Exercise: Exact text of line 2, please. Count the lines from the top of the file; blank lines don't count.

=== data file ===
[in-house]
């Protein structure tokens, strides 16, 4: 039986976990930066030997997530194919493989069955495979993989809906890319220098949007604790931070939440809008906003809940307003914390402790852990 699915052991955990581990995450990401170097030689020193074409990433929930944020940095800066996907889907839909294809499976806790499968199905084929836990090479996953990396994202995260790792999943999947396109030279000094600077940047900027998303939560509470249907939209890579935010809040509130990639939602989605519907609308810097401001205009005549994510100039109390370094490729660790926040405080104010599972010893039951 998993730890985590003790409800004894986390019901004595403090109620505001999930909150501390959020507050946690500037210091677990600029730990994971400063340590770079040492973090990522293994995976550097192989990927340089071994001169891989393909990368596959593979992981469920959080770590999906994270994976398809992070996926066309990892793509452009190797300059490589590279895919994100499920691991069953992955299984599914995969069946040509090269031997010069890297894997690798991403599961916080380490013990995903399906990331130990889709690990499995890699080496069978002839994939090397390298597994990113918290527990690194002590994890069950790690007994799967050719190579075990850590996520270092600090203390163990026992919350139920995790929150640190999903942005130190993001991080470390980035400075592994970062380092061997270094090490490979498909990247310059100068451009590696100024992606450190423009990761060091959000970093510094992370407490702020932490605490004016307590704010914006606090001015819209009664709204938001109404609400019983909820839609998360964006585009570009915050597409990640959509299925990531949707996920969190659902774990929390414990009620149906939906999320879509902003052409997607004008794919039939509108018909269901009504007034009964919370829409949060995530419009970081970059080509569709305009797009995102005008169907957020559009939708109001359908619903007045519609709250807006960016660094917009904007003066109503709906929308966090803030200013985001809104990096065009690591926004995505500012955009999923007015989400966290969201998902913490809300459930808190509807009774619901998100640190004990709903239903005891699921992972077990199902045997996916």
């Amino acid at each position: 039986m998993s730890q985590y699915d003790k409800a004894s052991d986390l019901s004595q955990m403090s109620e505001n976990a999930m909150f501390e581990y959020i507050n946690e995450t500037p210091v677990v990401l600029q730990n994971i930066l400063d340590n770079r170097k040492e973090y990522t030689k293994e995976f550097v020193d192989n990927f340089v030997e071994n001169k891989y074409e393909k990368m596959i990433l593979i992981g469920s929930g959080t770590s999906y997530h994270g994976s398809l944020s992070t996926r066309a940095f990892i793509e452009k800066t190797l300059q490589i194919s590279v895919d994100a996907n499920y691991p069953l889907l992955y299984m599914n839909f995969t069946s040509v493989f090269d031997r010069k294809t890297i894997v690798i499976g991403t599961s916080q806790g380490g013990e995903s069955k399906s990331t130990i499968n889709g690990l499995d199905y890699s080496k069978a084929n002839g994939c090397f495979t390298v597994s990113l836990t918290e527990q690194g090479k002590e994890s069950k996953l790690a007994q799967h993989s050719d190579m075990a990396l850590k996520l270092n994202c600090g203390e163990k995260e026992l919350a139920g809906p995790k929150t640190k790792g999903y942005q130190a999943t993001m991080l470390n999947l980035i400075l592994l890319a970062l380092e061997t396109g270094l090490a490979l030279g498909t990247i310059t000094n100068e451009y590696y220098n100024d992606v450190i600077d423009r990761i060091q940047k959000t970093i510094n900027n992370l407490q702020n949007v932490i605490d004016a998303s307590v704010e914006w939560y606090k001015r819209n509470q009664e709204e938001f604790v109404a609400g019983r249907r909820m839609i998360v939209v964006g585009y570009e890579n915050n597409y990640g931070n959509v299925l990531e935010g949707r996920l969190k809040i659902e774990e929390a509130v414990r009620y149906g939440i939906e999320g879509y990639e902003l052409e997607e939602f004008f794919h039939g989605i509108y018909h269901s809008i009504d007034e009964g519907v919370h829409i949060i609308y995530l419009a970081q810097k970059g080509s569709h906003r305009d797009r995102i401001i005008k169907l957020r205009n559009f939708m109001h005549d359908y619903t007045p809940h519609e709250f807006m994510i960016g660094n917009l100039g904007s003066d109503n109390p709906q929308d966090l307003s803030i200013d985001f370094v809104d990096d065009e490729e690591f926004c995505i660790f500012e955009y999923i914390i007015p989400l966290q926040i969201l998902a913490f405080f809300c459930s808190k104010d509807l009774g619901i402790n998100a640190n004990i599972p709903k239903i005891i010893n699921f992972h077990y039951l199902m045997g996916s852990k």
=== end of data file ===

């Protein structure tokens, strides 16, 4: 039986976990930066030997997530194919493989069955495979993989809906890319220098949007604790931070939440809008906003809940307003914390402790852990 699915052991955990581990995450990401170097030689020193074409990433929930944020940095800066996907889907839909294809499976806790499968199905084929836990090479996953990396994202995260790792999943999947396109030279000094600077940047900027998303939560509470249907939209890579935010809040509130990639939602989605519907609308810097401001205009005549994510100039109390370094490729660790926040405080104010599972010893039951 998993730890985590003790409800004894986390019901004595403090109620505001999930909150501390959020507050946690500037210091677990600029730990994971400063340590770079040492973090990522293994995976550097192989990927340089071994001169891989393909990368596959593979992981469920959080770590999906994270994976398809992070996926066309990892793509452009190797300059490589590279895919994100499920691991069953992955299984599914995969069946040509090269031997010069890297894997690798991403599961916080380490013990995903399906990331130990889709690990499995890699080496069978002839994939090397390298597994990113918290527990690194002590994890069950790690007994799967050719190579075990850590996520270092600090203390163990026992919350139920995790929150640190999903942005130190993001991080470390980035400075592994970062380092061997270094090490490979498909990247310059100068451009590696100024992606450190423009990761060091959000970093510094992370407490702020932490605490004016307590704010914006606090001015819209009664709204938001109404609400019983909820839609998360964006585009570009915050597409990640959509299925990531949707996920969190659902774990929390414990009620149906939906999320879509902003052409997607004008794919039939509108018909269901009504007034009964919370829409949060995530419009970081970059080509569709305009797009995102005008169907957020559009939708109001359908619903007045519609709250807006960016660094917009904007003066109503709906929308966090803030200013985001809104990096065009690591926004995505500012955009999923007015989400966290969201998902913490809300459930808190509807009774619901998100640190004990709903239903005891699921992972077990199902045997996916």